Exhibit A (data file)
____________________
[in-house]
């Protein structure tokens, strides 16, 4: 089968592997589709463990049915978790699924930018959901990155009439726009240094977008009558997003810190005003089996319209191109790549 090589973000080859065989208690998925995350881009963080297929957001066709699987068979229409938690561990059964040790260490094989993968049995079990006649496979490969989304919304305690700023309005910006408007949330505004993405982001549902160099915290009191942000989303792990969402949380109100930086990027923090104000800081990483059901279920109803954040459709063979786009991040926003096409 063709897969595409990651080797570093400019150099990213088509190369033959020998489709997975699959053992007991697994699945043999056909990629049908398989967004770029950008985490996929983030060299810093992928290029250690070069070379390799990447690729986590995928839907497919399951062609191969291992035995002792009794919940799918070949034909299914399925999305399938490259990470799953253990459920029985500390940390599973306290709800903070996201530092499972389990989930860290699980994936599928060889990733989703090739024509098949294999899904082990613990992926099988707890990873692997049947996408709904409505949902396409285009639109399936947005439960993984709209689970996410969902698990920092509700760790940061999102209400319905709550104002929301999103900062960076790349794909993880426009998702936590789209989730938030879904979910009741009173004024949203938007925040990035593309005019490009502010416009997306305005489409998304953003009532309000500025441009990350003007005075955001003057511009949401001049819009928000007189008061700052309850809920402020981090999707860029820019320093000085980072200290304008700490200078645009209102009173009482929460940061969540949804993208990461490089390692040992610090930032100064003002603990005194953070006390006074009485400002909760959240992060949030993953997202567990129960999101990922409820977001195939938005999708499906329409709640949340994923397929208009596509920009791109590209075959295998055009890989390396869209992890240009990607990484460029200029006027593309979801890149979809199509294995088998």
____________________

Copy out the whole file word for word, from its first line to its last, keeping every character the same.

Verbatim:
[in-house]
């Protein structure tokens, strides 16, 4: 089968592997589709463990049915978790699924930018959901990155009439726009240094977008009558997003810190005003089996319209191109790549 090589973000080859065989208690998925995350881009963080297929957001066709699987068979229409938690561990059964040790260490094989993968049995079990006649496979490969989304919304305690700023309005910006408007949330505004993405982001549902160099915290009191942000989303792990969402949380109100930086990027923090104000800081990483059901279920109803954040459709063979786009991040926003096409 063709897969595409990651080797570093400019150099990213088509190369033959020998489709997975699959053992007991697994699945043999056909990629049908398989967004770029950008985490996929983030060299810093992928290029250690070069070379390799990447690729986590995928839907497919399951062609191969291992035995002792009794919940799918070949034909299914399925999305399938490259990470799953253990459920029985500390940390599973306290709800903070996201530092499972389990989930860290699980994936599928060889990733989703090739024509098949294999899904082990613990992926099988707890990873692997049947996408709904409505949902396409285009639109399936947005439960993984709209689970996410969902698990920092509700760790940061999102209400319905709550104002929301999103900062960076790349794909993880426009998702936590789209989730938030879904979910009741009173004024949203938007925040990035593309005019490009502010416009997306305005489409998304953003009532309000500025441009990350003007005075955001003057511009949401001049819009928000007189008061700052309850809920402020981090999707860029820019320093000085980072200290304008700490200078645009209102009173009482929460940061969540949804993208990461490089390692040992610090930032100064003002603990005194953070006390006074009485400002909760959240992060949030993953997202567990129960999101990922409820977001195939938005999708499906329409709640949340994923397929208009596509920009791109590209075959295998055009890989390396869209992890240009990607990484460029200029006027593309979801890149979809199509294995088998």